In a statement released this week by a European Food Safety Authority (EFSA) panel, the group claims there is no difference in health risks between eating farmed and wild salmon. The EFSA panel focused on methylmercury and dioxin-like compounds in salmon, herring, anchovies, tuna, mackerel, pilchards, rainbow trout and carp when making their recommendations.
Dioxin-like compounds are structurally similar to dioxins, which have been linked to cancer and to neurological and developmental effects in humans.
The statement released by the EFSA panel contradicts an international study released last year that claimed scientists found high levels of dioxin-like chemicals in farmed salmon.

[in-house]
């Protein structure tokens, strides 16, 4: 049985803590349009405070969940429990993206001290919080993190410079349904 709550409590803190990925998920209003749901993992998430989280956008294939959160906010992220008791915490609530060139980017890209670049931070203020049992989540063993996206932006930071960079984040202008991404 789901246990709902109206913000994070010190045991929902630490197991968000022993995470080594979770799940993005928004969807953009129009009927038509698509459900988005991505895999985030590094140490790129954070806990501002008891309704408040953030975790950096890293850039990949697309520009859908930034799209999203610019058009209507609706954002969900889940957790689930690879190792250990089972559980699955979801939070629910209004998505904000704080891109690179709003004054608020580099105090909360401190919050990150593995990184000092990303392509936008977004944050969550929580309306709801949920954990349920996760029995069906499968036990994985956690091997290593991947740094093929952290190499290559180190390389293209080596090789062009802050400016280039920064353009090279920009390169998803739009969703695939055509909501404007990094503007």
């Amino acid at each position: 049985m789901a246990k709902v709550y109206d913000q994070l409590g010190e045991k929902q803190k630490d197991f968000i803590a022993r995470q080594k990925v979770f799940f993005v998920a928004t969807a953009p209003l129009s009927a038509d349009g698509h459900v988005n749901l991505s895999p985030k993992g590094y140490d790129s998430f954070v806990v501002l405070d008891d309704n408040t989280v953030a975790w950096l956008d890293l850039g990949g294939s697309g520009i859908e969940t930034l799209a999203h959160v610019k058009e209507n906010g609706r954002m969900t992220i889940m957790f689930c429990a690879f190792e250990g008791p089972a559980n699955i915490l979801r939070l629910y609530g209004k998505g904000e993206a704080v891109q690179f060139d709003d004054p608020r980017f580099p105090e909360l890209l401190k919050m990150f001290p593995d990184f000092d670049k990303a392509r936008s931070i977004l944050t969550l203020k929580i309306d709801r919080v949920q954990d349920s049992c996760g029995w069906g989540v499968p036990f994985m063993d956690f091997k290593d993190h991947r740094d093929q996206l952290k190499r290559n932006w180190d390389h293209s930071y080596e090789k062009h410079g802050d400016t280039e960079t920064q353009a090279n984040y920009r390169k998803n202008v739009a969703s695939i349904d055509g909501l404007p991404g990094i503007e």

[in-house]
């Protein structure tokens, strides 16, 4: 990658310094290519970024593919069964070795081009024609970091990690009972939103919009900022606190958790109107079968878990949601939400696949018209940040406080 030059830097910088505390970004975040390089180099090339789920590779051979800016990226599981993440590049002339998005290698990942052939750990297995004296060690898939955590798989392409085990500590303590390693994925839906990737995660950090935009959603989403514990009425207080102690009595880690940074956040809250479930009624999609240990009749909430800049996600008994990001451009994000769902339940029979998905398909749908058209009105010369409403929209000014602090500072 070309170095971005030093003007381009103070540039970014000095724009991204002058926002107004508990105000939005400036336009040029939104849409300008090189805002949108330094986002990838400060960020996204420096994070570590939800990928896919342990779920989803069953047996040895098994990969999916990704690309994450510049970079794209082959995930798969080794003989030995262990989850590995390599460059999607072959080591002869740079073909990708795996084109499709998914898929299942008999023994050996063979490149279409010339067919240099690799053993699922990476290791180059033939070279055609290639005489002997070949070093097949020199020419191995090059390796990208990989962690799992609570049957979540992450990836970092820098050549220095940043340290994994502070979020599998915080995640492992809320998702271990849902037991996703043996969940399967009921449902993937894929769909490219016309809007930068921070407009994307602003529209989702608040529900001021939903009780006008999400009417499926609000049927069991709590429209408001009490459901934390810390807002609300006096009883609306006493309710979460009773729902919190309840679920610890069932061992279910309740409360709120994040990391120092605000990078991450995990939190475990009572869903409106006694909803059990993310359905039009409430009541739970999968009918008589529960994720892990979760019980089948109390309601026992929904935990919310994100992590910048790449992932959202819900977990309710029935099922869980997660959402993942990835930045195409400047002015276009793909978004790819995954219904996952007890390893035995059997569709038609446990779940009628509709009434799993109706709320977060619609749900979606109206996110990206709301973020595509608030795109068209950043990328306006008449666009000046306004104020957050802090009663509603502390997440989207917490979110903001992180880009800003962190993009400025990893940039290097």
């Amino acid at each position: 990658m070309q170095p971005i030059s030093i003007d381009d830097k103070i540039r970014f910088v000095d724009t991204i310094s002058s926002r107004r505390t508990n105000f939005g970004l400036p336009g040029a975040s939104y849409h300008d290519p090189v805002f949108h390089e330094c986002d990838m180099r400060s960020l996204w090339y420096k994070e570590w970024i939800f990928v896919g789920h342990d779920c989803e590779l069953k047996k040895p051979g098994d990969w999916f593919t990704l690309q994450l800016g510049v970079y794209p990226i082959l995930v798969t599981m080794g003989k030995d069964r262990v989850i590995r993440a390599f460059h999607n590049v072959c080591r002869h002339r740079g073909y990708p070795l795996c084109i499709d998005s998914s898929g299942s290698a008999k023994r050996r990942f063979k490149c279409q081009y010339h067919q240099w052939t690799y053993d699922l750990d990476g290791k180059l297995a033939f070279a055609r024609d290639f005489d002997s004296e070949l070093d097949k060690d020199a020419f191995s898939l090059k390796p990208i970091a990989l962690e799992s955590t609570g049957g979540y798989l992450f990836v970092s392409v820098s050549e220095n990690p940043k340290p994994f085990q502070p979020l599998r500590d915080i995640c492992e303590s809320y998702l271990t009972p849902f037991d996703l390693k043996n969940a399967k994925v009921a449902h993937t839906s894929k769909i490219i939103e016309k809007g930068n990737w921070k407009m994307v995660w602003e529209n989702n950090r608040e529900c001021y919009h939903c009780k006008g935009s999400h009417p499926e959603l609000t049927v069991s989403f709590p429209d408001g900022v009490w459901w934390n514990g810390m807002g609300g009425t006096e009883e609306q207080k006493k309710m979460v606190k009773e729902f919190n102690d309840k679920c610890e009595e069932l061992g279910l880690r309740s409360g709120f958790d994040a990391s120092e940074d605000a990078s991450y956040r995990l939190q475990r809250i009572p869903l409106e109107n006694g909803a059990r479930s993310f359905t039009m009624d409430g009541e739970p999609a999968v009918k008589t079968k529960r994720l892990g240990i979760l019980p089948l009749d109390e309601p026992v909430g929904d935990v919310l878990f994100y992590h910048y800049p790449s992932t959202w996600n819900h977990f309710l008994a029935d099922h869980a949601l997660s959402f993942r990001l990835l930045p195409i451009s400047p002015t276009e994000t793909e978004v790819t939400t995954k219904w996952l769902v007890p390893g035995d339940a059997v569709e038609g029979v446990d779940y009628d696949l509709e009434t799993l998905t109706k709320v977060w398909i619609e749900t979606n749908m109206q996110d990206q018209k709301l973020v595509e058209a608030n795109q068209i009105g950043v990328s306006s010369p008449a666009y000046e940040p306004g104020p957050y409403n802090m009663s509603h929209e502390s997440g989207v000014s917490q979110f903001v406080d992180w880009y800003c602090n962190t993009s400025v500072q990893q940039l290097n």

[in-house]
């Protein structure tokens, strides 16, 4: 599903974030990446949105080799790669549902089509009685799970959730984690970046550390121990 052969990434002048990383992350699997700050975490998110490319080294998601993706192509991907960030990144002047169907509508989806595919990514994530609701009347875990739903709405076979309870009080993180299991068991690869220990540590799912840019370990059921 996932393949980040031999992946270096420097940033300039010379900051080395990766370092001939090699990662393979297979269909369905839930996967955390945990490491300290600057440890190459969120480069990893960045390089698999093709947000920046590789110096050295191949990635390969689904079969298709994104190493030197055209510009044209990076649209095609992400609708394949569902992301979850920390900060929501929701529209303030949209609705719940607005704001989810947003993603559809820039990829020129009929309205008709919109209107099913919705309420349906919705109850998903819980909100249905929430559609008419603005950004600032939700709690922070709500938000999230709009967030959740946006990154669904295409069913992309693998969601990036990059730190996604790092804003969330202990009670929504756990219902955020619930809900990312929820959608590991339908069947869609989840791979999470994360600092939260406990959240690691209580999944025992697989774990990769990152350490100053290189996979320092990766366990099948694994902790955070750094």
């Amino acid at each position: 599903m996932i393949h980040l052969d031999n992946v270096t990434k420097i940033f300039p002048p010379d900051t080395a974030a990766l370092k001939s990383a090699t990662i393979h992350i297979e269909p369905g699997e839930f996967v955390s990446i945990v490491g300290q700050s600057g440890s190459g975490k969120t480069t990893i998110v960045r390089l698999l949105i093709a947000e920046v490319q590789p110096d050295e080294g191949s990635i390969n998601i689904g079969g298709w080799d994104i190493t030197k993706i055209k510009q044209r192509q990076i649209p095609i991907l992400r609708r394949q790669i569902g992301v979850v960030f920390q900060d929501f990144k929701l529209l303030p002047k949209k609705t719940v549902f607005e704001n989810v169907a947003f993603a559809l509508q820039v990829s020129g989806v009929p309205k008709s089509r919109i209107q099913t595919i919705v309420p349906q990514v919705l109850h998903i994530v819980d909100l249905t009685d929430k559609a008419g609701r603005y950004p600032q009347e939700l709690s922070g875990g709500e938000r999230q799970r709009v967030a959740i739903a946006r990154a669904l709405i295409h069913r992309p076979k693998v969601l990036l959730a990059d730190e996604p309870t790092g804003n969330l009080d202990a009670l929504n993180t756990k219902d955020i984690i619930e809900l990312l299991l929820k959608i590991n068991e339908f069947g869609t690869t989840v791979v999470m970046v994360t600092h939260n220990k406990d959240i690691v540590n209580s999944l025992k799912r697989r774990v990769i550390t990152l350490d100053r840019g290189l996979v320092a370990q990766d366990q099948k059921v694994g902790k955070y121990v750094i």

However, like the study released last year, the EFSA panel claims more statistical testing needs to be done before a full comparison can be made of the chemical levels in wild and farmed fish.
Variables that determine the chemical levels in fish include species, season, diet, location, life-stage and age. Contaminants in fish are derived predominately from their diet and accumulate in the higher species in the food chain.
No quantitative risk estimates have been done for dioxin-like compounds in either wild or farmed fish. Public health experts remain concerned because the concentrations of these substances have been steadily increasing in people over the years.
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